Image: The Triumph of Bacchus (Greek title is Ο Θρίαμβος του Βάκχου) is a painting by Diego Velázquez, now in the Museo del Prado, in Madrid. It is popularly known as Los borrachos or The Drinkers (politely, also The Drunks). It has been described as the masterpiece of Velázquez’s 1620s paintings.
From: Chapter Eleven (1766-1770) of Benjamin Franklin in London (2016) by George Goodwin:
“…In June (1768) Hillsborough completed his takeover of American affairs when the Board of Trade was added to his remit. Franklin wrote that he had dined with the displaced Lord Clare just two days before the latter’s dismissal, that they had had “a good deal of conversation on our affairs” and that Clare “seemed to interest himself with all the attention that could be supposed in a minister who expected to continue in the management of them”. However, Clare may have had some *inkling because, Ben told William, “at parting, after we had drank a bottle and a half of claret each” Clare had hugged and kissed him, “protesting he never in his life met with a man he was so much in love with”. For those who can imagine the scene, Ben‘s following sentence of “This I write for your amusement” would seem somewhat unnecessary.”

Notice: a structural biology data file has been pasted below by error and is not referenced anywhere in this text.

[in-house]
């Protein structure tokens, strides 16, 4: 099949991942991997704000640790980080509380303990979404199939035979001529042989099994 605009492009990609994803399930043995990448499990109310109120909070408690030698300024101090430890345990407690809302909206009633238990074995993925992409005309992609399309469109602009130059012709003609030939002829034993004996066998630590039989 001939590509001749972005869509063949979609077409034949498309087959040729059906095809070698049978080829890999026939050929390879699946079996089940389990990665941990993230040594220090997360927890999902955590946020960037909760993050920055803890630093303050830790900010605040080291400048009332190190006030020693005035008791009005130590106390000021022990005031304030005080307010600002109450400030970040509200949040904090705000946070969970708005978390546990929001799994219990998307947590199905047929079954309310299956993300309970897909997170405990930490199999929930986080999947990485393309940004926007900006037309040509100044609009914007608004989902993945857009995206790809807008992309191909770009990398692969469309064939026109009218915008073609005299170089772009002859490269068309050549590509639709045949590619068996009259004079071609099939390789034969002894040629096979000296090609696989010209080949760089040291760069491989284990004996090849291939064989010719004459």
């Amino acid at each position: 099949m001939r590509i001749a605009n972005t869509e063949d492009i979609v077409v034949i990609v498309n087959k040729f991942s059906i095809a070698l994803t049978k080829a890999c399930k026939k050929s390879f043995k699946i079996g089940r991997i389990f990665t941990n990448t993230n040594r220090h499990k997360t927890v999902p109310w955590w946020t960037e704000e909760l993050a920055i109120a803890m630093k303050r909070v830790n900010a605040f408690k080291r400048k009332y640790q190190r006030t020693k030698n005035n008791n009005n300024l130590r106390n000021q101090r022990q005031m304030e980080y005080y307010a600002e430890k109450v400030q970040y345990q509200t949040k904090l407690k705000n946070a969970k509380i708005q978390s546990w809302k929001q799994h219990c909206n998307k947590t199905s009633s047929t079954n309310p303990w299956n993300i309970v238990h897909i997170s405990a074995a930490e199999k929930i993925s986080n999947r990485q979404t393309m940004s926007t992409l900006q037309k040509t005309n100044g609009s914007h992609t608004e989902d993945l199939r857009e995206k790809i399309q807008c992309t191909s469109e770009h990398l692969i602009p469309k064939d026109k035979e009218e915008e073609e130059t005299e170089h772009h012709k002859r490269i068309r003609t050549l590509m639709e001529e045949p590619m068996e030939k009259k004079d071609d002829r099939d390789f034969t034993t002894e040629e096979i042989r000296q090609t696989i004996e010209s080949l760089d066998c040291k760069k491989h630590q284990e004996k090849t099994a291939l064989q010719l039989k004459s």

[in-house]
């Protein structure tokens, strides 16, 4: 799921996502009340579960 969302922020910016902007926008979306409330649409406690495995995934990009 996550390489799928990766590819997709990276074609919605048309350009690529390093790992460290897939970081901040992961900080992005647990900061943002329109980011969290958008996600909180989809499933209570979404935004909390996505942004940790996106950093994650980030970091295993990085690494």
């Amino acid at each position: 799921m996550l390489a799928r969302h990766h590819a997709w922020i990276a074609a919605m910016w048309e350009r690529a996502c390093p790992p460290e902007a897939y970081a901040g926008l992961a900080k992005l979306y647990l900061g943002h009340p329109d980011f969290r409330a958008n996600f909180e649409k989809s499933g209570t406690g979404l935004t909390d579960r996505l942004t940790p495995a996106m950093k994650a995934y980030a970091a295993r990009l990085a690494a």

“Originating in English in the early 16th century, inkling derives from Middle English yngkiling, meaning “whisper or mention,” and perhaps further from the verb inclen, meaning “to hint at.” It also shares a distant relationship with the Old English noun inca, meaning “suspicion.” An early sense of the word meant “a faint perceptible sound or undertone” or “rumor,” but now people usually use the word to refer to a tiny bit of knowledge or information that a person receives about something. One related word you might not have heard of is the verb inkle, a back-formation of inkling that occurs in some British English dialects and means “to have an idea or notion of.”